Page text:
Richard Sherman denied Wednesday writing an essay on the Black Lives Matter movement, but that didn’t mean he didn’t have an opinion on the topic.
He began by saying that he had not written the post:
A lot of people had sent it to me over the weekend, but I thought this would be the best place to address it. There were some points in that article, or in that post, that were relevant and I could agree with. But there were also some obviously ignorant points in there. I don’t think any time’s a time to call out for an all-out war against police or any race of people. I thought that was an ignorant statement. But as a black man, I do understand that black lives matter. You know, I stand for that, I believe in that wholeheartedly.
He went on to add that, “if black lives matter, then it should matter all the time.”
But I also think that there’s a way to go about things, and there’s a way to do things. And I think the issue at hand needs to be addressed internally, and before we move on, because from personal experience, you know, you have living in the hood, living in the inner city, you deal with things, you deal with people dying. Dealt with a best friend getting killed … it was two 35-year-old black men. Wasn’t no police officer involved, wasn’t anybody else involved, and I didn’t hear anybody shouting “black lives matter” then … and I think that’s the point we need to get to is that we need to deal with our own internal issues before we move forward and start pointing fingers and start attacking other people. We need to solidify ourselves as people and deal with our issues, because I think as long as we have black-on-black crime and, you know, one black man killing another … if black lives matter, then it should matter all the time. You should never let somebody get killed — that’s somebody’s son, that’s somebody’s brother, that’s somebody’s friend. So you should always keep that in mind.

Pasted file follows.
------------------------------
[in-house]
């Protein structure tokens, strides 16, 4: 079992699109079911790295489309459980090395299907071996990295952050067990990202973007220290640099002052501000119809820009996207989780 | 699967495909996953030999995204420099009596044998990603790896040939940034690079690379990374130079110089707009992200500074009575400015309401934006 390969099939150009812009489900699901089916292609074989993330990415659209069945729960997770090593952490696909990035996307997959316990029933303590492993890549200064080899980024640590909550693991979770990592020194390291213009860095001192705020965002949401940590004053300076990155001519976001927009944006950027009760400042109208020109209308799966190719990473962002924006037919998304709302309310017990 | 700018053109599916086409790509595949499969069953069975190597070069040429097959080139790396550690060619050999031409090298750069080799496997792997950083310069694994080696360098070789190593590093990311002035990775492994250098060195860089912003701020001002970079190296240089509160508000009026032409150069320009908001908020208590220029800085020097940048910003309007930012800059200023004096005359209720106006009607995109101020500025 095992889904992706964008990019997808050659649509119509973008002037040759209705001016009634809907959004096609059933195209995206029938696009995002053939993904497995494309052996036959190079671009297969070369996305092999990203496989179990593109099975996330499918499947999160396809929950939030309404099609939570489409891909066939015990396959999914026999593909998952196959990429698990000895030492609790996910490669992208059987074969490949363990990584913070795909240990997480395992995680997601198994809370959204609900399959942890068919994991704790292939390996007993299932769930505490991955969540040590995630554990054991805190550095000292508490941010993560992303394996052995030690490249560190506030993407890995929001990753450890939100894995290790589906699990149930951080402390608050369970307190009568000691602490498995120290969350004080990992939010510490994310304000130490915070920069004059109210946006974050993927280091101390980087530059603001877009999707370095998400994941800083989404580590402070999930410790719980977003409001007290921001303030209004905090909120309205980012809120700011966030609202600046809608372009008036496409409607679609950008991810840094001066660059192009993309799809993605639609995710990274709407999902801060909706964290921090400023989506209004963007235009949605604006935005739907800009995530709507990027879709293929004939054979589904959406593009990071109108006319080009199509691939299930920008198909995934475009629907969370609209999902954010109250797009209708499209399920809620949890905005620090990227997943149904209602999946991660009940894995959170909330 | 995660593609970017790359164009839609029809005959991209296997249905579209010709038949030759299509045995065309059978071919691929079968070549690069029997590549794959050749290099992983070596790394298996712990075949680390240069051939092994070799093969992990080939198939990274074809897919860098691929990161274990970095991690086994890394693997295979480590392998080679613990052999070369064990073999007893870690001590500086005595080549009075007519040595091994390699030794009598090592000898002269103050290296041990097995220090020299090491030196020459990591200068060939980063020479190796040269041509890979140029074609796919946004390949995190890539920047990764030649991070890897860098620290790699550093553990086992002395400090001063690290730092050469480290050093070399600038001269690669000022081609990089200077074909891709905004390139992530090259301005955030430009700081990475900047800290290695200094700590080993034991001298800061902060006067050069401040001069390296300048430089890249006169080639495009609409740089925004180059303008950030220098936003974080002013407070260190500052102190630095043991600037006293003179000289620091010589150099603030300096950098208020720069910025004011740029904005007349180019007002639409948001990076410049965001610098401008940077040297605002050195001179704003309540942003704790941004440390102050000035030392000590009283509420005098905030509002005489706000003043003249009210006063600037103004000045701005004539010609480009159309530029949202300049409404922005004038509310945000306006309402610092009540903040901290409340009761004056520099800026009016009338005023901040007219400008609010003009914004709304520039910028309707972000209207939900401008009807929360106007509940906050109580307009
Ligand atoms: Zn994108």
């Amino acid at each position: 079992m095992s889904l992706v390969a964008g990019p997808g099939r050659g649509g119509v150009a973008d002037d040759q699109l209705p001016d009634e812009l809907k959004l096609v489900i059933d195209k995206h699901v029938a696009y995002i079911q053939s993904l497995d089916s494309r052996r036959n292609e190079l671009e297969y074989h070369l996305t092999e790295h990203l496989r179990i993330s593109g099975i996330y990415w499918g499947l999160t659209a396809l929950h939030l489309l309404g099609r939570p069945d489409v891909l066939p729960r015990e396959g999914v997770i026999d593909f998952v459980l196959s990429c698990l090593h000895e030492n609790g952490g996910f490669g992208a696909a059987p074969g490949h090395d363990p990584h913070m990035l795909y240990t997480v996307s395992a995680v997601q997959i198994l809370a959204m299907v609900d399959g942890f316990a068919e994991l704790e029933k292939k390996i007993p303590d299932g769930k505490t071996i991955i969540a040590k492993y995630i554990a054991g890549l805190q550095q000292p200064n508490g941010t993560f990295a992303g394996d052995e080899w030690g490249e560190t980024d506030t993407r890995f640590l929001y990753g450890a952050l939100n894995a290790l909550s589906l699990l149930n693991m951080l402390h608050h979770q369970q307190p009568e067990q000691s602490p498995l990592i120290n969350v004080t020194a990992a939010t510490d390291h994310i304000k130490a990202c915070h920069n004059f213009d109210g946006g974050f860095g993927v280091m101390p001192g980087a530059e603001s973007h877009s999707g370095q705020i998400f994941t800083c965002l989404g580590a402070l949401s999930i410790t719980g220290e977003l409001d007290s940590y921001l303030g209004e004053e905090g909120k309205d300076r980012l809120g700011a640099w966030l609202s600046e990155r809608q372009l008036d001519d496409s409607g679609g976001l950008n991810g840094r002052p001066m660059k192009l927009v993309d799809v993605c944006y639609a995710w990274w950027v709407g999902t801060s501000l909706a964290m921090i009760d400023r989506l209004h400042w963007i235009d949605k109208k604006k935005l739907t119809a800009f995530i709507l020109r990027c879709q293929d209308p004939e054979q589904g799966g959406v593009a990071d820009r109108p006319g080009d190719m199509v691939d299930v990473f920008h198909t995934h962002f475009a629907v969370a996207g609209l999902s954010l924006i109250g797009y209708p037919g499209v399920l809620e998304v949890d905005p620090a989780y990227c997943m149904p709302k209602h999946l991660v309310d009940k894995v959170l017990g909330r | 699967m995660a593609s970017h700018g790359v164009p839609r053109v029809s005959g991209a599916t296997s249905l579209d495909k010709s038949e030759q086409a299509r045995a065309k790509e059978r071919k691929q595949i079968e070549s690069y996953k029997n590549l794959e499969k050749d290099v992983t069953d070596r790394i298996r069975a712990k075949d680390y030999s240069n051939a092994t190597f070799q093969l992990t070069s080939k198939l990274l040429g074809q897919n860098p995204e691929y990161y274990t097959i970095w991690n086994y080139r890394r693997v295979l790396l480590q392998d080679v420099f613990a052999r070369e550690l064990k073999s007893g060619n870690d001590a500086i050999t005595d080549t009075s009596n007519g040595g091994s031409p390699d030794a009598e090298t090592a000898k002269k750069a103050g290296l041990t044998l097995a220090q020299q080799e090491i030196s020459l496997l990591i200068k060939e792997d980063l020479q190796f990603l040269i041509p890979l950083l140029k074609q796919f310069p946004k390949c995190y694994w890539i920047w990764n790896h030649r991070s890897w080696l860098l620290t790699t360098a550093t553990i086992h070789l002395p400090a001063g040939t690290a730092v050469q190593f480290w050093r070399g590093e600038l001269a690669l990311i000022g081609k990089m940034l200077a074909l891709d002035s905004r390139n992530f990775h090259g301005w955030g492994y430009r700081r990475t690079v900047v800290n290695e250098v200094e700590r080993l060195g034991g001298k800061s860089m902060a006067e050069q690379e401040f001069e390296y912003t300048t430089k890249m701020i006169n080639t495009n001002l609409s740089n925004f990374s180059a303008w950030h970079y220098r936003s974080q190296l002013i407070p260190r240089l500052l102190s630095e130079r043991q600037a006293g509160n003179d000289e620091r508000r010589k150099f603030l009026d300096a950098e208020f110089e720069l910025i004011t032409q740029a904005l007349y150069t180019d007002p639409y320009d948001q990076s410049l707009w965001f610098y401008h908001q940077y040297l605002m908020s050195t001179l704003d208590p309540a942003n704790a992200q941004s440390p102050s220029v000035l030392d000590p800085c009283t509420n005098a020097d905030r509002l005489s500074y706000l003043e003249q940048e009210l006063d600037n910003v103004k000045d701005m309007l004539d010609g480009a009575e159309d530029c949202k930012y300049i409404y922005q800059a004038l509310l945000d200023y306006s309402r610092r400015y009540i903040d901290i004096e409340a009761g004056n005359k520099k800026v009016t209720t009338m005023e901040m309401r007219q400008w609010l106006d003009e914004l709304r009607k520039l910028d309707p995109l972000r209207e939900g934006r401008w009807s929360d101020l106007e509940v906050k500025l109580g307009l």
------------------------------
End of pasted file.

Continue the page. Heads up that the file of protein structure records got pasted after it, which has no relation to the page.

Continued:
Sherman urged people to continue to consider the matter because “right now is a perfect time to deal with it.”
And there’s a lot of dealings with police officers right now, I don’t think all cops are bad. You know, I think there’s some great cops out there, who do everything in their power to uphold the badge and uphold the honor and protect the people in society. But there are bad cops, and I think that also needs to be addressed. I think the police officers we have right now — you know, some of it is being brought to light, because of video cameras, everybody has a camera phone. But these are things a lot of us have dealt with our whole lives. And I think right now is a perfect time to deal with it. The climate we’re in … everybody’s being more accepting, you know, so I think the ignorance should stop. I think people realize that, at the end of the day, we’re all human beings. So, you know, before we’re black, white, Asian, Polynesian, Latino — we’re humans. So, it’s up to us to stop it. Thank you.”
In January 2014, Sherman spoke out when the word “thug” was thrown around to describe his postgame interview with Erin Andrews. That interview sparked a discussion of race, one in which Henry Aaron sprang to Sherman’s defense. Sherman elaborated on his feelings in a press conference a few days later.
“The only reason it bothers me is it seems like it’s an accepted way of calling someone the N-word nowadays. It’s like everybody else said the N-word and they said thug and they’re like, ‘That’s fine,’ ” Sherman said. “That’s where it kind of takes me aback. It’s kind of disappointing because they know. What is the definition of a thug, really?”
Sherman went on to speak of his upbringing. The son of a social worker and garbage-truck driver, he was a communications major at Stanford.
“I know some real thugs, and they know I’m the farthest thing from a thug,” Sherman said. “I fought that my whole life, just coming from where I come from. Just because you hear Compton or you hear Watts, you hear things like that, you just think ‘thug,’ ‘he’s a gangster.’ He’s this, that and the other. And you hear ‘Stanford,’ and they’re like, Aw, man, that doesn’t even make sense. That’s an oxymoron. He’s a gangster. You fight it for so long, and to have it come back up and have people use it again is frustrating.”